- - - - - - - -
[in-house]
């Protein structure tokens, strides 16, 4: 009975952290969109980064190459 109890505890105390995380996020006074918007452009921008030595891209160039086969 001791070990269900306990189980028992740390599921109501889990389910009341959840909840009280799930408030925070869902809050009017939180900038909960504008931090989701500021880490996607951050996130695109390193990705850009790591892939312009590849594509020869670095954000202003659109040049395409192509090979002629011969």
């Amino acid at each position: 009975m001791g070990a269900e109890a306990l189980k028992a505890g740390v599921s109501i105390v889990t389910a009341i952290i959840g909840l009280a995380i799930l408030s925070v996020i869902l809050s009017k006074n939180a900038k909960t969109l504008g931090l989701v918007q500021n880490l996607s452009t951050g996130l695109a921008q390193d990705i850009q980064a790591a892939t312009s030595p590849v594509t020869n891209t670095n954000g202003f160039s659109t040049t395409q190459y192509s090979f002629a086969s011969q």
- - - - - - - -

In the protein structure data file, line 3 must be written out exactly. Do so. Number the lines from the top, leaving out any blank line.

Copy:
């Amino acid at each position: 009975m001791g070990a269900e109890a306990l189980k028992a505890g740390v599921s109501i105390v889990t389910a009341i952290i959840g909840l009280a995380i799930l408030s925070v996020i869902l809050s009017k006074n939180a900038k909960t969109l504008g931090l989701v918007q500021n880490l996607s452009t951050g996130l695109a921008q390193d990705i850009q980064a790591a892939t312009s030595p590849v594509t020869n891209t670095n954000g202003f160039s659109t040049t395409q190459y192509s090979f002629a086969s011969q």